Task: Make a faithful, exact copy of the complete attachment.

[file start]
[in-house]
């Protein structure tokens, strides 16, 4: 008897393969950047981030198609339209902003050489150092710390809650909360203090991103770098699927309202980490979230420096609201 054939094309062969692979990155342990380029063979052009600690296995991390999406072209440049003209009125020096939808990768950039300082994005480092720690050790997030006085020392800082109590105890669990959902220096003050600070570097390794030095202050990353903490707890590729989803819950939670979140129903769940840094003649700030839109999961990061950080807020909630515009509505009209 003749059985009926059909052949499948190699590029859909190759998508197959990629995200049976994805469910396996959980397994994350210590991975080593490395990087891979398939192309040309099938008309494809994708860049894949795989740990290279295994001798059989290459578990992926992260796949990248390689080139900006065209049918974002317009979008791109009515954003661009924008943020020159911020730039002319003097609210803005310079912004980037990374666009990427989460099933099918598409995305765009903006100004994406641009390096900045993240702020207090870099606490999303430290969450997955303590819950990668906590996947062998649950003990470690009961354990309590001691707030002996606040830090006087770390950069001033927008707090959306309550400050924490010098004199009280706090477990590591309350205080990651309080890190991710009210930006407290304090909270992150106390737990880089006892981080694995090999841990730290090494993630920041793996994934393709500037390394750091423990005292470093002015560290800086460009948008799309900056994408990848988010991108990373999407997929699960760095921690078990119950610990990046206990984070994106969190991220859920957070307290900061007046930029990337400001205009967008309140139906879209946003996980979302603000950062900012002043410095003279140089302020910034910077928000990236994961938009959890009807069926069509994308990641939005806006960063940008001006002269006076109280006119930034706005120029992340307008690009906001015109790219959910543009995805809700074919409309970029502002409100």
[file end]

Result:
[in-house]
């Protein structure tokens, strides 16, 4: 008897393969950047981030198609339209902003050489150092710390809650909360203090991103770098699927309202980490979230420096609201 054939094309062969692979990155342990380029063979052009600690296995991390999406072209440049003209009125020096939808990768950039300082994005480092720690050790997030006085020392800082109590105890669990959902220096003050600070570097390794030095202050990353903490707890590729989803819950939670979140129903769940840094003649700030839109999961990061950080807020909630515009509505009209 003749059985009926059909052949499948190699590029859909190759998508197959990629995200049976994805469910396996959980397994994350210590991975080593490395990087891979398939192309040309099938008309494809994708860049894949795989740990290279295994001798059989290459578990992926992260796949990248390689080139900006065209049918974002317009979008791109009515954003661009924008943020020159911020730039002319003097609210803005310079912004980037990374666009990427989460099933099918598409995305765009903006100004994406641009390096900045993240702020207090870099606490999303430290969450997955303590819950990668906590996947062998649950003990470690009961354990309590001691707030002996606040830090006087770390950069001033927008707090959306309550400050924490010098004199009280706090477990590591309350205080990651309080890190991710009210930006407290304090909270992150106390737990880089006892981080694995090999841990730290090494993630920041793996994934393709500037390394750091423990005292470093002015560290800086460009948008799309900056994408990848988010991108990373999407997929699960760095921690078990119950610990990046206990984070994106969190991220859920957070307290900061007046930029990337400001205009967008309140139906879209946003996980979302603000950062900012002043410095003279140089302020910034910077928000990236994961938009959890009807069926069509994308990641939005806006960063940008001006002269006076109280006119930034706005120029992340307008690009906001015109790219959910543009995805809700074919409309970029502002409100």